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Commentary: Is charity becoming more about me? That’s not always a bad thing

With the rise of platforms allowing people to donate time, money and effort whenever they want, is this creating a “me first” attitude towards charity? NVPC’s Andy Sim suggests charities harness this growing need for instant gratification for good.

Commentary: Is charity becoming more about me? That’s not always a bad thing

NTUC FairPrice staff at a volunteering event at Ren Ci Nursing Home on Feb 17. (Photo: Jamie Tan)

SINGAPORE: Technology has dramatically changed charitable giving.

Remember the Chope Food for the Needy movement in 2014, when people purchased hawker meals for beneficiaries in advance? Today, technology lets us do the same without the hassle of visiting an eatery and exchanging physical cash.

On the dining app BevEat for instance, people can buy a meal for charities and track when meals have been claimed via their smartphones. 

With the rise of crowdfunding platforms, non-profit movements have cottoned onto cause marketing and are seeing the value in good storytelling.

The savvy ones now leverage popular digital and mobile channels, to go where their customers are. Just a few months ago, local soup kitchen Willing Hearts worked with Deliveroo to enable people to donate on the popular food delivery app – as easy as ordering pizza.

But among some quarters, there are concerns that these developments point to a worrying trend in charitable giving – one that panders to an increasingly demanding giver who wants the gift of charity to be easy and on-demand.

As part of the National Volunteer & Philanthropy Centre (NVPC)'s Futures of Giving 2025 research conducted earlier this year, one development we spotted in the social sector is the growing “retailisation” of giving as non-profits increasingly market directly to individuals. More charities are adopting the tactics of brand marketers, using influencer campaigns, social media marketing, and gamified charity drives.

With non-profits realising the need for more sophisticated business-to-consumer models, we are hearing of more givers behaving like picky customers. We have come across more accounts of givers expecting non-profit organisations (NPOs) to “serve” them by accommodating their schedules and making volunteer activities more “comfortable”.

This mindset extends to businesses as well, with 49 per cent of corporates expecting NPO partners to host well-organised corporate giving programmes, according to NVPC’s Corporate Giving Survey 2015.

Millennials are also changing the game with their aspirations to make a difference. But they may unwittingly place more pressure on non-profits. Raised on mobile phones, this generation expects giving to be convenient, for charities to be digitally-savvy and to partake in what they define as "meaningful" volunteer experiences.

As charities find themselves catering more to such demands, it raises questions: Is giving becoming more about self-gratification, instead of helping others? Should we be concerned?


Make no mistake, we must always keep beneficiaries at the core of any charity. But fixating on whether givers today are more “selfish” - making charity worth less – misses the mark.

It is worth addressing whether this trend bears out among millennials upfront, because they bear the most flak for being self-absorbed and demanding. But we have found that the retailisation of giving is a phenomenon that cuts across age groups.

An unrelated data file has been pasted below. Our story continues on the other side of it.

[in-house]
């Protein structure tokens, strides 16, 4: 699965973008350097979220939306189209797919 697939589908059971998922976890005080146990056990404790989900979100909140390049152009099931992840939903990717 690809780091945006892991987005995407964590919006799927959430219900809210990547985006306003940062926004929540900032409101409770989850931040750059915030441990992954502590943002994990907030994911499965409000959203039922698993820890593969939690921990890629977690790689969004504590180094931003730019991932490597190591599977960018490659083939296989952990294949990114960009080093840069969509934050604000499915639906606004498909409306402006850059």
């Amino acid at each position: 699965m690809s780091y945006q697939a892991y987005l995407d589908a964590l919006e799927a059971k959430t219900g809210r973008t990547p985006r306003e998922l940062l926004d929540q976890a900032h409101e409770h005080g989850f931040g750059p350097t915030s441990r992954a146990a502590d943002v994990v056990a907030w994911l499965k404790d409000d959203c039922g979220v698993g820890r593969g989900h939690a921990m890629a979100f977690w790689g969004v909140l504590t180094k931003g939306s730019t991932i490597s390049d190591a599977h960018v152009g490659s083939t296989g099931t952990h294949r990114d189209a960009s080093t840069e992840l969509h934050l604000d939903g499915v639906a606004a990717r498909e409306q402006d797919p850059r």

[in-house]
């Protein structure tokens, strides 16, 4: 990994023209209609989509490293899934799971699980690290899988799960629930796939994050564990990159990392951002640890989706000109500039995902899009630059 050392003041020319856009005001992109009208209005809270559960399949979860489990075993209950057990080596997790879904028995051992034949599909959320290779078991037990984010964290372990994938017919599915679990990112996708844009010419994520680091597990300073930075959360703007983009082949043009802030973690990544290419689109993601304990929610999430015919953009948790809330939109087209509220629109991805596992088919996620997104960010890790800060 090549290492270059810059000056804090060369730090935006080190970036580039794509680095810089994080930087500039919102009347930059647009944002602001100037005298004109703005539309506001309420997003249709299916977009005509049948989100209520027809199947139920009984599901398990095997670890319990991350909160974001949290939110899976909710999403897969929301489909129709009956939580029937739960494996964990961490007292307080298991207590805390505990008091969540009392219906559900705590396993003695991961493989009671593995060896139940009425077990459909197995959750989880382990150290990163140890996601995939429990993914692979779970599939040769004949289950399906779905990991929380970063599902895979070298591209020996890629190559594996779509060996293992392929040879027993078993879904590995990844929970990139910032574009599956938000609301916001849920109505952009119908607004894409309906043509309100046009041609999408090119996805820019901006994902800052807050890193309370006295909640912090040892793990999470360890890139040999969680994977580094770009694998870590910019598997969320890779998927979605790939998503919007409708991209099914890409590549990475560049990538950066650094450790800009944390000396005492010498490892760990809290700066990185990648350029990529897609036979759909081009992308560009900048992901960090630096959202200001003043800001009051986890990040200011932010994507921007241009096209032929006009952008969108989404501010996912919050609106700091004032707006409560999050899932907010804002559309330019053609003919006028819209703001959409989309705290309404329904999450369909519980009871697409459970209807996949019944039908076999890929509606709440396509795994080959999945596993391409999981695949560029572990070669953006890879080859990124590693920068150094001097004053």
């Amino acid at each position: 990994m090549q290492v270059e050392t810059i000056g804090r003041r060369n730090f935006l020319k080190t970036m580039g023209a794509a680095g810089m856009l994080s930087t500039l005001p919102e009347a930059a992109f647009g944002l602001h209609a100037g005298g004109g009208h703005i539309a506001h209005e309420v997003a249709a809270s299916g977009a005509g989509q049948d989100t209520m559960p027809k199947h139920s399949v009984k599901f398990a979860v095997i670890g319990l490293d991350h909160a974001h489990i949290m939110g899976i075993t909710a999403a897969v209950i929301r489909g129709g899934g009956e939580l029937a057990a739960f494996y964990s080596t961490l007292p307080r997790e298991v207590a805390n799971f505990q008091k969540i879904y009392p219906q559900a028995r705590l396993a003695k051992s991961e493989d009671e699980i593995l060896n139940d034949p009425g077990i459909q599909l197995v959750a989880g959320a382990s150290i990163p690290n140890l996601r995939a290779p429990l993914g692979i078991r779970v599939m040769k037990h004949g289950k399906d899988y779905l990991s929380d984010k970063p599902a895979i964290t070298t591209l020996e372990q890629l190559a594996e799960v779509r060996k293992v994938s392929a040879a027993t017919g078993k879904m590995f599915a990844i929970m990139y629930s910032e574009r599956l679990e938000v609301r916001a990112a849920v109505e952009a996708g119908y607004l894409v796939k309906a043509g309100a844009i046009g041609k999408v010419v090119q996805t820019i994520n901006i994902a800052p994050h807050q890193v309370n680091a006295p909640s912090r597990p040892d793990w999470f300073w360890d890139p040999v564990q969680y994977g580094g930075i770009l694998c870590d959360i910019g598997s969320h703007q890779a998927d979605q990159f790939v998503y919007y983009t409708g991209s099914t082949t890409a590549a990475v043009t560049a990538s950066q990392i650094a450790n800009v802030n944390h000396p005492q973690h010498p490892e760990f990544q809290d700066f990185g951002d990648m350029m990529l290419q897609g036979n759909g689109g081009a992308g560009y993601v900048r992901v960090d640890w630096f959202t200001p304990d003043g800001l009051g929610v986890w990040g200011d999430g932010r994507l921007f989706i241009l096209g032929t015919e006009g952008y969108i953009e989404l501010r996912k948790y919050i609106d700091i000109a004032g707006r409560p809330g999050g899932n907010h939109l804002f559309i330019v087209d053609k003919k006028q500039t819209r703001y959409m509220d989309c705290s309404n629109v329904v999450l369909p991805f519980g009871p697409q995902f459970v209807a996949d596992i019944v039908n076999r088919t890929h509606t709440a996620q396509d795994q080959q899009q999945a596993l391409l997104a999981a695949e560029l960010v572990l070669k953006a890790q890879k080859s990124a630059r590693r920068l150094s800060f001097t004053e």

Saying that millennials are more self-centred in their giving is perhaps an unfair accusation. Studies suggest that this generation is highly value-driven, has a strong moral compass, and feels more accountable for many global issues.

What can be said is that unlike previous generations who viewed their personal and charitable lives as separate, millennials see the two as integrated – making their philanthropic and volunteering efforts very much a part of their individual identity. 

In August, Phoebe Lim, 10, raised about S$14,000 from sambal chilli she made to gather funds for Tan Boon Teck, who suffers from Stage 3 colon cancer. (Photo: Cindy Tan)

They are more likely to seek “meaningful” jobs that align with their values. And when they share their volunteering efforts online for instance, it does not necessarily mean they are doing good out of vanity.

It is their way to advocate for causes they are passionate about, and to curate their identities in an age where traditional markers of identity are waning.

With millennials poised to form half the global workforce by 2020, we must not ignore their charitable motivations.

Broadly speaking, I think the “me first” attitude toward giving disturbs people because it challenges purist visions of what charity should be: That it should be done selflessly, without fanfare, for it to count. 

The danger is that this thinking veers into moral superiority, and can lead us to divide the world into those who give well and those who give badly.

But have things ever been so clear-cut? Many acts of giving are deeply personal and self-interested, such as supporting cancer research because a family member was stricken by the disease, or volunteering as a way to expand your circle of friends. 

Some argue that this is fine, as long as there is a net benefit to society. Giving need not be the total disavowal of self – you can uplift yourself as you uplift others with you.

The Mediacorp Radio team visiting one of the beneficiaries of their anniversary charity drive on Feb 6. (Photo: Alice Chia)

The other danger of holding a binary mindset is that we risk imposing high barriers for doing good, making it seem daunting and unrewarding – which should never be the case.

In NVPC's ongoing conversations with individuals to find out why they do not give, we were struck by responses that said doing good was “very hard”. Some felt that charity required big time commitments, purity of intent and specialised skills which they lacked. If they wanted to volunteer, they felt they had to do it “properly”, or not at all.

Basically, doing nothing was better, because taking action was too difficult.